Seven years after the Pacific’s first master strategy for regional co-operation and integration came into force, there is now plan to re-launch it into a regional framework on regional integration.
“There needs to be a reinvigoration of the Pacific Plan to be able to quicken the pace for regional integration, said Feleti Teo, the deputy Secretary General of the Pacific Islands Forum Secretariat.
Teo said the “emphasis is on strengthening the political process, providing Leaders with the opportunity to have the right conversation on the issue.”
From their region wide consultation, the Eminent Persons Group (EPG) led by Sir Mekere Morauta of Papua New Guinea discovered that the region has done reasonably well in regional co-operation.
“The Pacific Plan provided the platform for the region to co-ordinate efforts, share and pool resources and provide support to countries that are not able to provide certain technical services through the work that regional organisations provide.
However, little progress was made in regional integration in the last decade, according to the interim findings of the EPG review team
Teo said the team found integration was particularly very slow in the area of regional trade.
“The trade agreements amongst countries, the Pacific Island Countries Trade Agreement (PICTA) is still not happening and its ratification process is taking a long time. The trade and development co-operation agreement between Forum Island Countries and Australia and New Zealand (PACER Plus) is moving slowly and it’s almost ten years and the region has not reached an Economic Partnership Agreement (EPA) with the European Union, said Teo.
The review wants Forum Leaders to have a more hands-on role in determining the regional agenda.
“They found that regional processes under the Pacific Plan are too bureaucratic. Officials are clogging the Leaders agenda. They want Leaders to be given the space to decide and focus more enthusiastically on regional integration.
In addition, the review team is asking for a major overhaul of the Pacific Plan.
“They want to reform the Pacific Plan Action committee (PPAC) and change it into a more business entity, with Board of Directors to manage the new framework, said Teo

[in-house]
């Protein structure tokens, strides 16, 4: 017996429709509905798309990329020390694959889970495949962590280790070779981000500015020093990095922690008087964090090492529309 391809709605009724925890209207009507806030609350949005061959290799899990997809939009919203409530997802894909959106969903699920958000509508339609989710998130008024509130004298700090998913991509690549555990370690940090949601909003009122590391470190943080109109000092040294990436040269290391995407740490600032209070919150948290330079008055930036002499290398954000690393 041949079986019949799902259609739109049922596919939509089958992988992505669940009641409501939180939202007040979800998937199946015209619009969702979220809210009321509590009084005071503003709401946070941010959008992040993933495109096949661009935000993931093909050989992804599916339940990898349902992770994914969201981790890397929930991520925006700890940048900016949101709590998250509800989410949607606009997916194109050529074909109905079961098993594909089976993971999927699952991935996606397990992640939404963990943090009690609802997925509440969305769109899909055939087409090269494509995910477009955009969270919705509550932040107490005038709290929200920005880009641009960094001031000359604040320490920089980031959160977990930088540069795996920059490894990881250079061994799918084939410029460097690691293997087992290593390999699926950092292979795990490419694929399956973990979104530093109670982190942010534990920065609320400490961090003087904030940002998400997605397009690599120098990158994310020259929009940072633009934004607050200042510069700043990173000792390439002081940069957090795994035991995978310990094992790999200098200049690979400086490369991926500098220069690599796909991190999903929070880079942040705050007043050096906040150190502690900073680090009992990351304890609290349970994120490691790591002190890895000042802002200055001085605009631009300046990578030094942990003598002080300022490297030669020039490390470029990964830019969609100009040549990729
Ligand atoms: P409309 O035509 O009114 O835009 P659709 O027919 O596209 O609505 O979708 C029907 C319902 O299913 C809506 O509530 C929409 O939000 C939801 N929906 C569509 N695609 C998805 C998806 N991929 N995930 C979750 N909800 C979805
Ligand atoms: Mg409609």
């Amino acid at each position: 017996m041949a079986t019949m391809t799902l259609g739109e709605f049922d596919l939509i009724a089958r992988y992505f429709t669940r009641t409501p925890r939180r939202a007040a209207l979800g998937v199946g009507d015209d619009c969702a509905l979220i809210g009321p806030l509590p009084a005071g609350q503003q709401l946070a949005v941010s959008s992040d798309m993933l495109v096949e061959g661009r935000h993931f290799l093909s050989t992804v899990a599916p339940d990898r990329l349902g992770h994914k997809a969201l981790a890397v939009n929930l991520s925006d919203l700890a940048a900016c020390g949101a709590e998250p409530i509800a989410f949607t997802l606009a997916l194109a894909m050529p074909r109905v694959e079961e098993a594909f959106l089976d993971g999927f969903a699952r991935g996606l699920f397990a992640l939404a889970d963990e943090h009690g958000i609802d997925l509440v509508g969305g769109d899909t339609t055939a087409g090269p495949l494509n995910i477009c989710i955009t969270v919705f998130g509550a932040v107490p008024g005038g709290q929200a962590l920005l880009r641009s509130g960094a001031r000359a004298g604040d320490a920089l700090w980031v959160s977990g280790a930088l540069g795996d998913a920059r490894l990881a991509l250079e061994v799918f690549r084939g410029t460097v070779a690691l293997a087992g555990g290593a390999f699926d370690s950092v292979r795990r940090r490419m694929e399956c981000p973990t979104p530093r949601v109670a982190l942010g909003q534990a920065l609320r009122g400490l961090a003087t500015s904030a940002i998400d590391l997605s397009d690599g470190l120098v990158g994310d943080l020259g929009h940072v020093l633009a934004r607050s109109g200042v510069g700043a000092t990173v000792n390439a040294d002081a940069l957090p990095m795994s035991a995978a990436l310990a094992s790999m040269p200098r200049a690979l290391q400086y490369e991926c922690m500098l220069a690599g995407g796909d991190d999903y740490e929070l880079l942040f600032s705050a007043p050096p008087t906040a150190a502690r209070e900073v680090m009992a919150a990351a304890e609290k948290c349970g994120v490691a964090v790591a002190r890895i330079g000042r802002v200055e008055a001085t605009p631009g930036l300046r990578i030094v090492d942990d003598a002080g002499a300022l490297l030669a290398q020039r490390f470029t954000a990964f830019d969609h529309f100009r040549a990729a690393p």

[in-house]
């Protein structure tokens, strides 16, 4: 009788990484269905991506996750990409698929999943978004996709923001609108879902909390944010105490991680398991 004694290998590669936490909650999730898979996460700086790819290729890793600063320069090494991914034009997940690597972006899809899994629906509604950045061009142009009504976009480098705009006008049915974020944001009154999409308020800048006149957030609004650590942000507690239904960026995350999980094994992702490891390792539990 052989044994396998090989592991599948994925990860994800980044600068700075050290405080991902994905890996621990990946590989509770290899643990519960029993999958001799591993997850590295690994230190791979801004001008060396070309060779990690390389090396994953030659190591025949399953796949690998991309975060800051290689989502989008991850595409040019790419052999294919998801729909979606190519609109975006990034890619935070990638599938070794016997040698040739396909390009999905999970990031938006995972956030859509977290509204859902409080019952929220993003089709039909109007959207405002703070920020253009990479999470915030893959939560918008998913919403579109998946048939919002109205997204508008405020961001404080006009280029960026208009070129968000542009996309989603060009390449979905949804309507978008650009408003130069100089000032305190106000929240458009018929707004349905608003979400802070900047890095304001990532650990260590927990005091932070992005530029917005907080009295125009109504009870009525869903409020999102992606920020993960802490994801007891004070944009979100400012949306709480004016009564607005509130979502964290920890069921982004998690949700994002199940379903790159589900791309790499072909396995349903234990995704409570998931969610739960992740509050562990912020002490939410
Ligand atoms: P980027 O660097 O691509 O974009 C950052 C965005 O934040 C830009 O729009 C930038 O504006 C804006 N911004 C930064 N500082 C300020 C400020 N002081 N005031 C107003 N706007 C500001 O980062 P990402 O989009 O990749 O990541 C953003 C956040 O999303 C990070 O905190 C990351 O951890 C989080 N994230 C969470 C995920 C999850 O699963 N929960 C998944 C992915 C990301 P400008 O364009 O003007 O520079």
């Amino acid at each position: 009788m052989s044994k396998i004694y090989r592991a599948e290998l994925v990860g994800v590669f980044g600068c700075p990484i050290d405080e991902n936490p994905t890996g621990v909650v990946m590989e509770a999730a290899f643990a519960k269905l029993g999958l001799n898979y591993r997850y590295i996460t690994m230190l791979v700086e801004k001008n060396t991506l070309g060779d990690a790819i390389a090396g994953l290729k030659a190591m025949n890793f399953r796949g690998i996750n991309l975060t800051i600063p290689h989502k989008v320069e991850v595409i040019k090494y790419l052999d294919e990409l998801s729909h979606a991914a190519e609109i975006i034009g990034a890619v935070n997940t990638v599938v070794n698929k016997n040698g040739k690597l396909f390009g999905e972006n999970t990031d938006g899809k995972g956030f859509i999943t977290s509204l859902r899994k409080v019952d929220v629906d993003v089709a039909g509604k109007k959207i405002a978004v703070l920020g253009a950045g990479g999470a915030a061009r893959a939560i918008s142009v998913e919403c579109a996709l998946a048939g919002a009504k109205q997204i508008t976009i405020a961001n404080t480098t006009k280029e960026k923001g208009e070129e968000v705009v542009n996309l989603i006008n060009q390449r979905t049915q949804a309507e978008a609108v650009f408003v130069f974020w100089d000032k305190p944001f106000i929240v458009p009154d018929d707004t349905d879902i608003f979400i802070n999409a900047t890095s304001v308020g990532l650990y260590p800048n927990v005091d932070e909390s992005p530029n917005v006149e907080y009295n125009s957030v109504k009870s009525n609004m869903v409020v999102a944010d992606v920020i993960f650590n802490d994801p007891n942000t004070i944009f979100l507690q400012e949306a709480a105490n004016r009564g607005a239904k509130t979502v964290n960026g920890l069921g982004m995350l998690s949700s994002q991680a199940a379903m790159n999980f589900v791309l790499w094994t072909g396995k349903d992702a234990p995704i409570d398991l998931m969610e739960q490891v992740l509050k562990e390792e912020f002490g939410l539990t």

Oversight of the Pacific Plan is provided by the PPAC, a committee of senior foreign affairs officials from Forum Island Countries whose role is to review implementation of the Pacific Plan and provide high-level advice to Leaders on strengthening regional cooperation and integration.
“The idea is to streamline the political process and minimize the control of officials of the agenda and allow leaders to decide what they want to discuss
Teo said the Forum Secretariat was not involved in the review. It was an entirely independent exercise.
“We welcome the review. There were some very good recommendations but there are a lot of details still missing because the final report is not available.
“The original expectation was that a formal report was to be made to the Forum Officials Committee when they met in Suva last month to collectively consider the report and make necessary recommendations.
However, that didn’t happen and the EPG will brief Leaders on Wednesday here in Majuro to present key recommendation to include in their final report.
“The justification of taking this approach is that they don’t want to finalise their report until they are absolutely sure that they have the political backing for some of the recommendations.
“The briefing is to solicit some guidance from leaders on some of the recommendations.
The Pacific Plan was endorsed by Leaders in Port Moresby in 2005.